Dubai has an estimated male-to-female ratio of 7 to 3. This isn’t actually too surprising given the city’s large population of foreign workers and expatriates.
A lot of the foreign workers tend to relocate while leaving their families back in their home countries, leading to the rather inflated gender disparity in the city. It is only after 20 years are they qualified to apply for citizenship.
Most of the Residents in Dubai Are Foreigners
Despite Dubai being the most populous city in the UAE, only 11.48% are native Emiratis.
Around 88.52% of the population or 8.92 million people are expatriates, with most coming from Asia according to Global Media Insight. The bulk of the foreign population came from India, Pakistan, and Bangladesh.
There are also around 1.81 million foreigners from other countries, including the US, UK, South Africa, Somalia, and others.
Swearing Is Strictly Prohibited in the City
Potty-mouthed people need to control their language in Dubai unless they want to face dire consequences.
The city is strict when it comes to swearing, with penalties ranging from 500,000 dirhams ($136,127.60) to prison sentences for “disgracing the modesty or the honor” of people as per the UAE Penal Code.
This law doesn’t only apply to public spaces. There are even cases where residents are punished for chatting bad words on platforms like WhatsApp.
Dubai Police Rocks a Fleet of Luxury Patrol Cars
You know you’re in Dubai when you see a policeman driving a Bugatti Veyron on their daily patrols.
To make their jobs easier, the Dubai Police Force acquired several units of luxury cars and other high-powered vehicles to use in populous tourist areas.
Included in their fleet of cars are units like the Audi R8 V10, Aston Martin One-77, and more. These luxury police fleets cost the Dubai government a whooping 6.24 million dirhams or $1.7 million.
Of course, these cars aren’t only for show. These units reach speeds of up to 410 km/h, making it easier for law enforcement to catch criminals or respond to emergencies.
The City Once Launched a Weight-Loss Program That Paid Participants Gold
To combat obesity and promote healthy dieting, the Municipality of Dubai launched “Your Weight In Gold” scheme in 2013. The program rewarded participants with a gram of gold for every kilogram they lost in 30 days leading to Ramadan.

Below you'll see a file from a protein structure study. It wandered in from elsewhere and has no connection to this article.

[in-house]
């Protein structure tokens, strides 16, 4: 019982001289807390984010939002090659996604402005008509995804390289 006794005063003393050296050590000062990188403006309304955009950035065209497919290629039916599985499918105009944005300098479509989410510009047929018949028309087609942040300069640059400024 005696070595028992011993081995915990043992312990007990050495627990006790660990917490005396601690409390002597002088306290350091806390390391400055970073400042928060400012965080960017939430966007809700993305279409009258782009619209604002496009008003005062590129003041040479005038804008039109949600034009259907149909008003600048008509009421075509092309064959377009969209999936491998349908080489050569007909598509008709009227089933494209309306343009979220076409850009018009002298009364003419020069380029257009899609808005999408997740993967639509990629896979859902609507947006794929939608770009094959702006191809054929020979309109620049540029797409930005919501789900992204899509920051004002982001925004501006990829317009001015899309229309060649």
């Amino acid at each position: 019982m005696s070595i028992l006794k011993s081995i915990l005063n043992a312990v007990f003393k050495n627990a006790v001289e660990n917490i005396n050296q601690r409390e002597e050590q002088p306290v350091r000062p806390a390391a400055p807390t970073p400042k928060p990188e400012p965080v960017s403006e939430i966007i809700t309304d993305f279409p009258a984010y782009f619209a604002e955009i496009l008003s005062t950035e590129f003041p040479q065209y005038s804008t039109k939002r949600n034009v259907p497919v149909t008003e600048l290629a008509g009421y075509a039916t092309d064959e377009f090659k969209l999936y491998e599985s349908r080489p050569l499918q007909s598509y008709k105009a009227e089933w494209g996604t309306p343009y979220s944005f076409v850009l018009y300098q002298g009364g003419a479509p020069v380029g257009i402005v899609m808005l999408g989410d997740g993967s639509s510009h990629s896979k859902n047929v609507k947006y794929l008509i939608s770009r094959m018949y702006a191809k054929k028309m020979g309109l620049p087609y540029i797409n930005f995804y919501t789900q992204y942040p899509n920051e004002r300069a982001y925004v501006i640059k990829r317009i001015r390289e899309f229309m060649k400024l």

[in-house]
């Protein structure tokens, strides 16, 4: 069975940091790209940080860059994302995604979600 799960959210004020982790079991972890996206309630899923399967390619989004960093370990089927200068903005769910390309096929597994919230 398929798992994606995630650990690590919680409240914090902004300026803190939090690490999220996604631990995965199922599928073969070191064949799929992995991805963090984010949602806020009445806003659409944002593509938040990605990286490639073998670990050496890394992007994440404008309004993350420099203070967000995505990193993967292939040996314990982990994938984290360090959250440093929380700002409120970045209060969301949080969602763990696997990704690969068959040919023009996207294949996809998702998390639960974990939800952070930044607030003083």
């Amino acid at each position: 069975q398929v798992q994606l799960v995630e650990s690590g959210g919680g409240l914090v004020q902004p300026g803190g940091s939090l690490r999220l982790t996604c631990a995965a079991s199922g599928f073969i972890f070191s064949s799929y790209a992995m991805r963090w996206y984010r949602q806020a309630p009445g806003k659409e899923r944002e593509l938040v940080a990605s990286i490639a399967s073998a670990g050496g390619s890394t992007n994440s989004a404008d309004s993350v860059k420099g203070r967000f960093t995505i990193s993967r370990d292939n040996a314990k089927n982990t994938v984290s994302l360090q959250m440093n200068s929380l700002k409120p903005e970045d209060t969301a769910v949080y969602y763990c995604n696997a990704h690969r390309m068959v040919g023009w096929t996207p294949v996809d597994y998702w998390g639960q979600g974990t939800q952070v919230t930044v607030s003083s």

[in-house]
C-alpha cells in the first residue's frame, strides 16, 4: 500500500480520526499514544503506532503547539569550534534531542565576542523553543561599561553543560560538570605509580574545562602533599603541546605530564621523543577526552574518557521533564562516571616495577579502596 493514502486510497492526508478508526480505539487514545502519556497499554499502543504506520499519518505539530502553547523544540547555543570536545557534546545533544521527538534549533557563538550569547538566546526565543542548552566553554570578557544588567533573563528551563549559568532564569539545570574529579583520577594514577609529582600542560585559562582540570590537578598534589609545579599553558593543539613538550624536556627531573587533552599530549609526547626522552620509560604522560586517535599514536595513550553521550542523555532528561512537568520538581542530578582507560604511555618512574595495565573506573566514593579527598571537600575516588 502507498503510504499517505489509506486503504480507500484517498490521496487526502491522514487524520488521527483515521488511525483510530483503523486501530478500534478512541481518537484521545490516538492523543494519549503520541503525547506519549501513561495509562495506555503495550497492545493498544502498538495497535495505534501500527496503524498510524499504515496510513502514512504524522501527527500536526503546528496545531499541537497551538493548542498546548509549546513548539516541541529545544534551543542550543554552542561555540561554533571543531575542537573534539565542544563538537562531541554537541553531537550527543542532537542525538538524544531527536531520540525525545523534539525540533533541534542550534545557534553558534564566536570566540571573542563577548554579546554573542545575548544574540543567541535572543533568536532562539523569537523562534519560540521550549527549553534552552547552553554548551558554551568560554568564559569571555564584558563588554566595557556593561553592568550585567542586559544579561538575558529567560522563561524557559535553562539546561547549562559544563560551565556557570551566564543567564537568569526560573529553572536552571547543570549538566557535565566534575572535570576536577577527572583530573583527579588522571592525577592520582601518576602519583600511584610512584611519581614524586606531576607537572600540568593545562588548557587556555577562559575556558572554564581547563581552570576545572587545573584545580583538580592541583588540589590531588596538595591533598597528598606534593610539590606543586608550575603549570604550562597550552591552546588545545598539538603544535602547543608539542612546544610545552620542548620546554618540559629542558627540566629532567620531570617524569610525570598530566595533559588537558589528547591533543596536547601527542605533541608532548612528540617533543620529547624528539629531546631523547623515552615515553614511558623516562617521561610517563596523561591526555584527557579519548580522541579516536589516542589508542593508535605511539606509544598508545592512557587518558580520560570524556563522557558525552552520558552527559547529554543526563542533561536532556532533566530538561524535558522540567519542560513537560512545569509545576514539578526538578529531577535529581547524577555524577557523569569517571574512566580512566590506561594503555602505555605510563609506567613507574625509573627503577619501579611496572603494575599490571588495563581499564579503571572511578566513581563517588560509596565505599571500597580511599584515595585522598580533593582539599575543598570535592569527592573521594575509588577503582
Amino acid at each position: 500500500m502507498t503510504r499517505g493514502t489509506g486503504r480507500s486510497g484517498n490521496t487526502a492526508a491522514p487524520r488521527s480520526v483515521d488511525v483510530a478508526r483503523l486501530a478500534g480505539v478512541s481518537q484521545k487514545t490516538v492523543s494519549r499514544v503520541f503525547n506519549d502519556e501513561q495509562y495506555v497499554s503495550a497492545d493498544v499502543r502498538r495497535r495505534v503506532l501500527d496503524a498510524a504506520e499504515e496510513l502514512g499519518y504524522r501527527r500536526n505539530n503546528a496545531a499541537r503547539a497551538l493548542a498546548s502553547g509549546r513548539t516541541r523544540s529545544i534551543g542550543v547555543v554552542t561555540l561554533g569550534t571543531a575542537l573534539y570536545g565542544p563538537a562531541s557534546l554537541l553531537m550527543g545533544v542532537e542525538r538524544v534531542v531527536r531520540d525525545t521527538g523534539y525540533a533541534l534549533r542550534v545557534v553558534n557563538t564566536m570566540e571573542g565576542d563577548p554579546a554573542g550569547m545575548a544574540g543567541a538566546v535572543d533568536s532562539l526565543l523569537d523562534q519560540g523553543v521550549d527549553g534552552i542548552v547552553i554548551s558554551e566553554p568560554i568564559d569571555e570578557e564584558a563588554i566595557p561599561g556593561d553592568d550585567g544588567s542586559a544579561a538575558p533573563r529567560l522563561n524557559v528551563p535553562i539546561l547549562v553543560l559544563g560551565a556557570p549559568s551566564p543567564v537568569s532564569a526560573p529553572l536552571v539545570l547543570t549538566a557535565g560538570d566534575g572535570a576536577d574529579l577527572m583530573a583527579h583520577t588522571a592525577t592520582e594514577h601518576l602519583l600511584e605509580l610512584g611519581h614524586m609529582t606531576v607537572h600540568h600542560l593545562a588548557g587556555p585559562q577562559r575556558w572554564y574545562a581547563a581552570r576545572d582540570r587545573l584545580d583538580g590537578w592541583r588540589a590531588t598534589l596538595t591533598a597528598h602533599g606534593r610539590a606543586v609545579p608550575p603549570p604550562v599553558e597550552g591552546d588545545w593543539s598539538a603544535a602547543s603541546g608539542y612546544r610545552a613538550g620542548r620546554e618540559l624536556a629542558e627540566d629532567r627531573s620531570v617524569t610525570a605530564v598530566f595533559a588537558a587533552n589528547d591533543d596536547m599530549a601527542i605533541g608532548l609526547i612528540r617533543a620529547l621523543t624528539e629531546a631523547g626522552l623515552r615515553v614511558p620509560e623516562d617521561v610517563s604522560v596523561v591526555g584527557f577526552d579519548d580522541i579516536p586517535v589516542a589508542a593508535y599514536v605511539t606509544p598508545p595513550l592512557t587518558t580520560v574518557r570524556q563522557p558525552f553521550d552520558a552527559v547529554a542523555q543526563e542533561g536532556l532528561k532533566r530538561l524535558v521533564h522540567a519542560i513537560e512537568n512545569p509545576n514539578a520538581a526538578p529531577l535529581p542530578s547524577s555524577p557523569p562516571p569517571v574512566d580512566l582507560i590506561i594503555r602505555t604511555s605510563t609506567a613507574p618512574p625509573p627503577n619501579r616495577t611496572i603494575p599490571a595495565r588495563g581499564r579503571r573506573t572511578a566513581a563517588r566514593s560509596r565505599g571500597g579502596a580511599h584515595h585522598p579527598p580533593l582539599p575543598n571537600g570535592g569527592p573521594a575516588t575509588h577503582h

Through this scheme, people could earn around 30 dirhams ($45) for each kilo they shed. The top 3 with the most weight lost even had a chance to win a gold coin worth $5,400.
The catch here is that people need to lose at least 2 kilos before they could redeem the price.
The Municipality decided to launch this program back in 2013 due to concerns regarding the popularity of fast food and the lack of exercise in the country.
Robot Jockeys Help Prevent Child Trafficking Cases in Dubai’s Camel Races
Camel racing is a popular sport in the Gulf States like the UAE. It involves camels and small jockeys, oftentimes children, riding together on a racetrack.
This sport is so popular that there are a lot of cases of child labor and trafficking involved in this industry. There are even slave trades where kids are kidnapped or bought from poor families to serve as jockeys to these races.
To address these, the UAE banned children below 15 years old from participating in these races.
Engineers also built robots to replace human jockeys in these camel races. The machines are equipped with a speaker that allows the handlers to command the camel and an automated whip to steer these animals.
Hardly a Rainy Day in Dubai
If you’re the type to enjoy the warmth of the sun and temperate weather all year round, then you’d be happy to know that it rarely rains in Dubai.
When it does, it’s only for a few drops and only for around 15 to 30 days for the whole year. Rain mostly falls during the winter season in-between November and March either as short downpours or an occasional thunderstorm.
That leaves you with a lot of time to really enjoy that nice sunny ambiance in the city.
Now that you have a better image of Dubai, make sure to follow the city’s rules and respect their culture when you stay in this city.
There’s a lot more things to know as you learn more about the city during your stay. Both residents and tourists alike are still amazed by all the interesting developments going on, hopefully leading to more fun facts in the future.
We’ll be sure to chronicle these new developments as well. For now, we hope you enjoy these fun facts and trivia about Dubai!